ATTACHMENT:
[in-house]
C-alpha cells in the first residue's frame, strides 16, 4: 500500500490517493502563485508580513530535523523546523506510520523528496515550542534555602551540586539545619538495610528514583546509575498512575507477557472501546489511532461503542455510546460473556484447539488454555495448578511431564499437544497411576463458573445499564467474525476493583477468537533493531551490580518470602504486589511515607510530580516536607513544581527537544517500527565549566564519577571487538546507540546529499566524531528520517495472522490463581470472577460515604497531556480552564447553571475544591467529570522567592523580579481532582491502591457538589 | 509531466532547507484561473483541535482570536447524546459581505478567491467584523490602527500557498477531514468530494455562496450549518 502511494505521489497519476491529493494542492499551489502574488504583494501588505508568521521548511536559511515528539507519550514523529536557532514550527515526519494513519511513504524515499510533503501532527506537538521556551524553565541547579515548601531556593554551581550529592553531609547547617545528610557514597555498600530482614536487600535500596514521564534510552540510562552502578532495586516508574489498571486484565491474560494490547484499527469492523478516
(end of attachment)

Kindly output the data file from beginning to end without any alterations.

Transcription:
[in-house]
C-alpha cells in the first residue's frame, strides 16, 4: 500500500490517493502563485508580513530535523523546523506510520523528496515550542534555602551540586539545619538495610528514583546509575498512575507477557472501546489511532461503542455510546460473556484447539488454555495448578511431564499437544497411576463458573445499564467474525476493583477468537533493531551490580518470602504486589511515607510530580516536607513544581527537544517500527565549566564519577571487538546507540546529499566524531528520517495472522490463581470472577460515604497531556480552564447553571475544591467529570522567592523580579481532582491502591457538589 | 509531466532547507484561473483541535482570536447524546459581505478567491467584523490602527500557498477531514468530494455562496450549518 502511494505521489497519476491529493494542492499551489502574488504583494501588505508568521521548511536559511515528539507519550514523529536557532514550527515526519494513519511513504524515499510533503501532527506537538521556551524553565541547579515548601531556593554551581550529592553531609547547617545528610557514597555498600530482614536487600535500596514521564534510552540510562552502578532495586516508574489498571486484565491474560494490547484499527469492523478516